Rollers are provided to guide unexposed film or paper material onto the sections and to feed this material off the sections after it has been exposed by the laser raster writing mechanism that is transported along the axis of the virtual drum. These rollers maintain sufficient tension on the material web to maintain its full contact with the support rings, as is necessary to maintain the material in an accurate cylindrical shape. The rollers also enable re-direction of the material transport path, enabling the supply roll to be conveniently located, and enabling the output path to a take-up cassette, for example, to be conveniently located. These rollers are tangent to the virtual drum.
Since conventional photosensitive materials have a significant stiffness, some force must be applied to wrap the material around the rollers and to wrap the material around the support rings to create the virtual drum. Immediately adjacent to the point of tangency, on the virtual drum side, the internal forces within the material that resist the wrapping tend to cause the material to deviate from the accurate cylindrical shape in those areas that are not adjacent to the support rings, because there is no physical drum to resist dimpling-in of the material. Since this tendency to dimple occurs just after the point of tangency, it can be overcome by providing a small section of a physical drum. In the preferred embodiment of this invention, a rod is incorporated near the point of tangency to provide a physical restraint.
Conventional photosensitive materials may demonstrate elastic properties when a force is applied to them. The tension that is applied to maintain contact with the support rings can slightly stretch the material where it is in contact with the support rings. Nearby, the material is not constrained, and will maintain a virtual drum radius that is slightly less than the radius of the support rings; it will be a varying radius that tapers down the further it is away from the support rings to the point where it stabilizes.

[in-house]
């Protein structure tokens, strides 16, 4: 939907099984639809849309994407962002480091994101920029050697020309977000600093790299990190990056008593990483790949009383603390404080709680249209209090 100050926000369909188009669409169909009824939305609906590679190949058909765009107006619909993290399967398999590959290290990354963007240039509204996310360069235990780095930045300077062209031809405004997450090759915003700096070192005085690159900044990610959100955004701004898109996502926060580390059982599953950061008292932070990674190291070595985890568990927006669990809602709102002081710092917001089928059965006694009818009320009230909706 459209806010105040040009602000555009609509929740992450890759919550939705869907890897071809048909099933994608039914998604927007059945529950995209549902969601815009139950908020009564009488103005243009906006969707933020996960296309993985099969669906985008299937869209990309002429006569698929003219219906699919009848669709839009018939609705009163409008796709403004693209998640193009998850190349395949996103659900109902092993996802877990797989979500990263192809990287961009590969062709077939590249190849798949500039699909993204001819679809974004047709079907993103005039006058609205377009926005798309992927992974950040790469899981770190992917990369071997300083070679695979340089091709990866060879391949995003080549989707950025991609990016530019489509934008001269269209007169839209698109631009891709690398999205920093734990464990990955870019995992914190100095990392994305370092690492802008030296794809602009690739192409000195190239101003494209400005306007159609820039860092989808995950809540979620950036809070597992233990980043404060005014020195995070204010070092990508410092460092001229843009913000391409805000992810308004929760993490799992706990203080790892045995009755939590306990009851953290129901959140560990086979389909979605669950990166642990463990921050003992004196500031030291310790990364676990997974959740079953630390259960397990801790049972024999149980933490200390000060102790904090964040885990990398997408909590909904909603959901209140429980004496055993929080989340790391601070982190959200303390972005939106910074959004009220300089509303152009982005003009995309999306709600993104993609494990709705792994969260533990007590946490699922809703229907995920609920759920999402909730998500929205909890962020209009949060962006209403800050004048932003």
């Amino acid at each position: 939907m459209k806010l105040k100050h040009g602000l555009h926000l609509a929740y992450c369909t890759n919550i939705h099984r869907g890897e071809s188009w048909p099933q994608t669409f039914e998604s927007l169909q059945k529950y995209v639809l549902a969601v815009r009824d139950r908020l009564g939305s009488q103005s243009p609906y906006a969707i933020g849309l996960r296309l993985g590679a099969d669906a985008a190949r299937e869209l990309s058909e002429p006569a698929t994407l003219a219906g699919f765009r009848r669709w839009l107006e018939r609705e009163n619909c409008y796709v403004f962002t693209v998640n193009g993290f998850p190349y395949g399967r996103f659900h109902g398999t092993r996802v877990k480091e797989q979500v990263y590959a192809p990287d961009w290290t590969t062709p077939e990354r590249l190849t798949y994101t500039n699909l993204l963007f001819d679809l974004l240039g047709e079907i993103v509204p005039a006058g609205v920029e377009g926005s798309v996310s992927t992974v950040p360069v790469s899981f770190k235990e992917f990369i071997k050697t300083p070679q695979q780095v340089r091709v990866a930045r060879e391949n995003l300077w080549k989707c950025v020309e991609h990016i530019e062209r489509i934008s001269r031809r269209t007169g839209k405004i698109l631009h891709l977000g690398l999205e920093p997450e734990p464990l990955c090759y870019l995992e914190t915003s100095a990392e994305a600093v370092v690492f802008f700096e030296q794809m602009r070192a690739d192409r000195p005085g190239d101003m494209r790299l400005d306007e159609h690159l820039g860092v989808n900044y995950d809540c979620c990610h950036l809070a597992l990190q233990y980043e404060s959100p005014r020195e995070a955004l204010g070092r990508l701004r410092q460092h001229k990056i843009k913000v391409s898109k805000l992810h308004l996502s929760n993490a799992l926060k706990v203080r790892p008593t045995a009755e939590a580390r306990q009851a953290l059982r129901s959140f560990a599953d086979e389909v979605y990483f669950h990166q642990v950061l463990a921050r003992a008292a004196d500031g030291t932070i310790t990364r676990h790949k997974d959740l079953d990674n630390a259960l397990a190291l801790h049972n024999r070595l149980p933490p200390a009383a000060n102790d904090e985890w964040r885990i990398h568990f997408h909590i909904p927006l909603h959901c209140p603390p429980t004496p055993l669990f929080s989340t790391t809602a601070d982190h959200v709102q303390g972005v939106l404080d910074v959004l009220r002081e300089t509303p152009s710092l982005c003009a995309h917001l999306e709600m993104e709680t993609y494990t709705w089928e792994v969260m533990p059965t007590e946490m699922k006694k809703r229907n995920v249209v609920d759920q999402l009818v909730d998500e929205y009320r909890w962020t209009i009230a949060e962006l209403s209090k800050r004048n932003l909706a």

Accordingly, in a further aspect of the preferred embodiment of the present invention, the optical system is provided with a cylindrical section that has the same radius as the support rings, which restores the material locally to the support ring radius. This section is transported with the optical system, moving the local restoration along with the point of exposing and assuring that all rasters are written onto material with a common radius. This inexpensive transportable section in combination with the above guide rods act to perfect the effective cylindrical shape of the virtual drum.
In general, therefore, notwithstanding the thinness and flexibility of the photosensitive film or paper, this material can be retained in a substantially cylindrical configuration by contacting the section of material over an extremely limited area, e.g., at its edges and in the immediate region which is being scanned by the laser beam. In particular, the physical contact with the cylindrical section of material can be limited to less than 10 percent of the total area without losing the precise cylindrical shape of the material.
The principle of wrapping thin, flexible material around rings or disks to achieve a virtual drum can be extended to the fabrication of a rigid drum using relatively thin but rigid sheet material. Such a drum can be created at a substantially lower cost than conventional methods of achieving a rigid physical internal drum structure.